There is definitely something wrong with your shapefile - viewing it in QGIS, the extents are: -85.489443389,0.000406358 : -85.489443375,0.000406369 ... placing it somewhere off the coast of Equador. Another clue: the difference in X extents (-85.489443389 - -85.489443375) is 0.000000014 decimal degrees - which makes the whole cemetary something around ...


2

You need to use ST_Transform. For example, taking a point somewhere in Southern India (which I'm guessing from the UTM zone and your profile is the area you are interesting in) SELECT ST_X(geom), ST_Y(geom) FROM (SELECT ST_Transform(ST_SetSrid(ST_MakePoint(627516, 1413990), 32643), 4326) as geom) g; or in your case, if you have a table already with ...


0

The conversion code was supplied by peterv6i in this thread. http://forums.sideimagingsoft.com/index.php?topic=7785.msg48682#msg48682 public static double MMtoEllipsiodDegLatitude(double Lat_m) { if (Math.abs(Lat_m) < 15433199.0D) { if (Lat_m != 0.0D) { return Math.atan(Math.tan(Math.atan(Math.exp(Lat_m / 6378388.0D)) * 2.0D - ...


2

I used the ogr java bindings: public static void unitOfCRS(){ SpatialReference poSourceSRS = new SpatialReference(); // output: metre poSourceSRS.ImportFromEPSG(3068); System.out.println(poSourceSRS.GetAttrValue("UNIT")); // output: degree poSourceSRS.ImportFromEPSG(4326); ...


1

You could perhaps look into the PROJ4 library. There seems to be a Java binding, which you could use. I am almost confident that I have done a similar task before, although with Python, but I cannot find my code to double check. Either way, there should be a way to get a string which includes all the parameters of a specific coordinate system. You would ...


6

It is correct to use an equal area projection in order to compute the area of your polygon. However, in your case, you should be aware that only the vertices of a polygon are projected when you change the coordinate system. Between the vertices, straight lines are then interpolated (but if you have a huge polygons, those lines should have been curves), ...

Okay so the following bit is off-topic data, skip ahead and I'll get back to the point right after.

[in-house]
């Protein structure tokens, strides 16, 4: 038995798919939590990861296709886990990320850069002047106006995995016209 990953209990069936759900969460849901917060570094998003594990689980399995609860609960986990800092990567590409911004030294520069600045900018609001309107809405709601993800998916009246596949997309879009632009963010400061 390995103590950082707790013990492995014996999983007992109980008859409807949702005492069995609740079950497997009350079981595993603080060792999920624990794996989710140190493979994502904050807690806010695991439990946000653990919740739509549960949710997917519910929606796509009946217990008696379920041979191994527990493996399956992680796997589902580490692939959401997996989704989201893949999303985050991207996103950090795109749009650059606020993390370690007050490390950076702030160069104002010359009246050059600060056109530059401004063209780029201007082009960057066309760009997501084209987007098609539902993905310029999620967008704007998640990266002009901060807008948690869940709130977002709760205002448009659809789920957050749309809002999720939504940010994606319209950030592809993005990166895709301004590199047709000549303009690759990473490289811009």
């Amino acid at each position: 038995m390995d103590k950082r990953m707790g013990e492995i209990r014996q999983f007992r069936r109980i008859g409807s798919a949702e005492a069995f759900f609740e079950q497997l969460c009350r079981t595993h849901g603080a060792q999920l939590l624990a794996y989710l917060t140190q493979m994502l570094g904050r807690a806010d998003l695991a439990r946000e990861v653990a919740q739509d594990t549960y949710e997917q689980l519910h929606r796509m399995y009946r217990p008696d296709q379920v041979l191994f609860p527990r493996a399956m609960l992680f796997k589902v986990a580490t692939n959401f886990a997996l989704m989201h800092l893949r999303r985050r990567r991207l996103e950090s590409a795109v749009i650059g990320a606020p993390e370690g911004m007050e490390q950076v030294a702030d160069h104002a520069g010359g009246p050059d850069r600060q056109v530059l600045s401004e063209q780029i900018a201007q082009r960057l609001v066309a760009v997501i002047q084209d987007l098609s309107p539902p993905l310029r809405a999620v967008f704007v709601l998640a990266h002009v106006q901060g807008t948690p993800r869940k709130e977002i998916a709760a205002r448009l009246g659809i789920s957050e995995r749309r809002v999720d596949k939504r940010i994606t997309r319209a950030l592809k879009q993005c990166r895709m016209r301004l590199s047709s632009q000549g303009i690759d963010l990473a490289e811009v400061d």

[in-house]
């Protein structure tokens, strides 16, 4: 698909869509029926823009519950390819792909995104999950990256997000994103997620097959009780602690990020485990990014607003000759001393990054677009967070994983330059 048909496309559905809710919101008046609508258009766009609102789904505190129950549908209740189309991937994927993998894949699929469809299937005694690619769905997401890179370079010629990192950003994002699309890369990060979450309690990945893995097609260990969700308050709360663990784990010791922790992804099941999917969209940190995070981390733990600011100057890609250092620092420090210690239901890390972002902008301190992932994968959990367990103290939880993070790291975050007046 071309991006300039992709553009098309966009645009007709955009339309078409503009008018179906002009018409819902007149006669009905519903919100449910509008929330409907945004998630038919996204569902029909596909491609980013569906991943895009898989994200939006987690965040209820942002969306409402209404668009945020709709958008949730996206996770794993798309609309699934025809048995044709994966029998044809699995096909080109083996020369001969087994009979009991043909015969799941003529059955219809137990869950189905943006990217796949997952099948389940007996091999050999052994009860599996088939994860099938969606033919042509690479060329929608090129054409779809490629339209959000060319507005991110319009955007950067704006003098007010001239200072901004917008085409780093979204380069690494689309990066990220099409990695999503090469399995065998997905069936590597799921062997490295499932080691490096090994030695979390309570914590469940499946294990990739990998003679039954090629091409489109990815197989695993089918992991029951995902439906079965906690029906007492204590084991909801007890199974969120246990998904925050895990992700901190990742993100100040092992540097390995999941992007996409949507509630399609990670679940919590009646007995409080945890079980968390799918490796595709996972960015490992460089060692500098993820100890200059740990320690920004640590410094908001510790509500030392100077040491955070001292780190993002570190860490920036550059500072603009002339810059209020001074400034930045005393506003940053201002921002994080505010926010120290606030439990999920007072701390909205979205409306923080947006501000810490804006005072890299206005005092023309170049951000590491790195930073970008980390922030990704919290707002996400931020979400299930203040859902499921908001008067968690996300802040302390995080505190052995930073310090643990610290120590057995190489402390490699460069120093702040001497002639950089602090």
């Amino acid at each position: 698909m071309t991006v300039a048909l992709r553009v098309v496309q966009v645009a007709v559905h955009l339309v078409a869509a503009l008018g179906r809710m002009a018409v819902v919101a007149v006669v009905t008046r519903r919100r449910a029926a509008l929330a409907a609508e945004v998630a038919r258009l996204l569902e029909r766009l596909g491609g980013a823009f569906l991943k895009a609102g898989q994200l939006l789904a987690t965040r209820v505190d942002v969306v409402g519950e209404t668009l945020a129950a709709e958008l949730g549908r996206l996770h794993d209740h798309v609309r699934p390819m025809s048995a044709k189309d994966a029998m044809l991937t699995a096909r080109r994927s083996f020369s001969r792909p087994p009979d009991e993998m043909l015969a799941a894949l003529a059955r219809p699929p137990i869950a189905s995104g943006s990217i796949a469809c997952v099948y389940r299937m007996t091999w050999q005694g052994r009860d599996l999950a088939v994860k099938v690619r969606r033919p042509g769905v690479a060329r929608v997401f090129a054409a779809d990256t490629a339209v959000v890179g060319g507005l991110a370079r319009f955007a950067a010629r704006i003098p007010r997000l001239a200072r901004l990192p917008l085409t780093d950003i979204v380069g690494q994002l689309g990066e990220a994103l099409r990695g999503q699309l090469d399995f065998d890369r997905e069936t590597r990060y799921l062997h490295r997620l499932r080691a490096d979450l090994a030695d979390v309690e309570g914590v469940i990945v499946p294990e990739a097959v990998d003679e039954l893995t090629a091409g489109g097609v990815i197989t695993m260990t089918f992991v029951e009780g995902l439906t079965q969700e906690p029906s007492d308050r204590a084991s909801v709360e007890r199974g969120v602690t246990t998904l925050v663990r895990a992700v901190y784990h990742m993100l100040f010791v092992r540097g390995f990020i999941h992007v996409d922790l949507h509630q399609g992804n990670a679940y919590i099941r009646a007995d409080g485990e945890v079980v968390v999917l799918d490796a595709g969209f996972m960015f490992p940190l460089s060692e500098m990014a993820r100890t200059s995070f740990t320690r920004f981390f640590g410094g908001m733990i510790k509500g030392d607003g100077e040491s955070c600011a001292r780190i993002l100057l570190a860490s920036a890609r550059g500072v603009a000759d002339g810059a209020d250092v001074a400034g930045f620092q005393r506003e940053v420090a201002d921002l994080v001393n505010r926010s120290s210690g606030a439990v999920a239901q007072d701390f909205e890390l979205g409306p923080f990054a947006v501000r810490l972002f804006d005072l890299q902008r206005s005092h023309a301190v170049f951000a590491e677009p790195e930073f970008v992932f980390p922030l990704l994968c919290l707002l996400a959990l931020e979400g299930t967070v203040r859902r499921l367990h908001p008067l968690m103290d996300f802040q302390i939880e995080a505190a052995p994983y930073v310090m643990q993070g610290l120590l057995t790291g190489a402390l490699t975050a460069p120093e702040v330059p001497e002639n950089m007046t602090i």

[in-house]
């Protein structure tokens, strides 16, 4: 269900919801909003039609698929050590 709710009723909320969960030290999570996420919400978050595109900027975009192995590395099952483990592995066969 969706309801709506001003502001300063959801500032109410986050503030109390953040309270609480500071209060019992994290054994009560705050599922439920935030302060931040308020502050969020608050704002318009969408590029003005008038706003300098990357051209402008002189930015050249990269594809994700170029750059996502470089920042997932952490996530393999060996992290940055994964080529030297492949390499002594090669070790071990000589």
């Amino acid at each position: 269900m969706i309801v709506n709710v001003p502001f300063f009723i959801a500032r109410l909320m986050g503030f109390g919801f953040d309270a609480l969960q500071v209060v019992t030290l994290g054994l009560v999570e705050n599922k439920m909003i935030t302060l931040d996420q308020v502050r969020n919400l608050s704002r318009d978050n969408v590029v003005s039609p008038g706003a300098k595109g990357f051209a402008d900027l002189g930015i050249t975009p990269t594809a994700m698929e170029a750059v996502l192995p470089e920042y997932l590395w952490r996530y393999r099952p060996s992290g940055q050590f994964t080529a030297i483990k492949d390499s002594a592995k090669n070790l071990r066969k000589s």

1

The proj4text strings have been saved with a single trailing whitespace, which is why your query returns nothing. Use the trim operator: SELECT * FROM spatial_ref_sys WHERE trim(proj4text) = '+proj=utm +zone=51 +south +ellps=GRS80 +towgs84=0,0,0,0,0,0,0 +units=m +no_defs';


0

as whuber said, there are several pages of explanations to get the exact formulas. Though you can find some simplified series on wikipedia. For Wisconsin Transverse Mercator, please also note that implementing the projection is not enough, because you also need to code the datum transform between WGS 84 and NAD 83. My suggestion is to take advantage of ...


1

Just incase some had the same problem as me. The lat and long fields dont change their values when you do the correct projection. Once you are in the correct projection system in the dataframe, and you export the data using that GCS projection system, you then add the layer to the dataframe. Next, you need to go to the attributes table for that new layer. ...


0

The solution is to add a dummy layer. We can create a "fake" feature layer from JSON to trick the map into the desired projection. This feature layer should have the target spatial reference. var layerDefinition = { "extent": { "xmin": 0, "ymin": 0, "xmax": 0, "ymax": 0, ...


3

Yes, but to explain why: I can tell that you have projected coordinates (as I assume you're in New Zealand) the numbers are quite large, much bigger than -180 to 180, which is probably New Zealand Transverse Mercator 2000: Projection type:Transverse Mercator Reference ellipsoid:GRS80 Datum:NZGD2000 Origin latitude:0° 00' 00" South Origin longitude / ...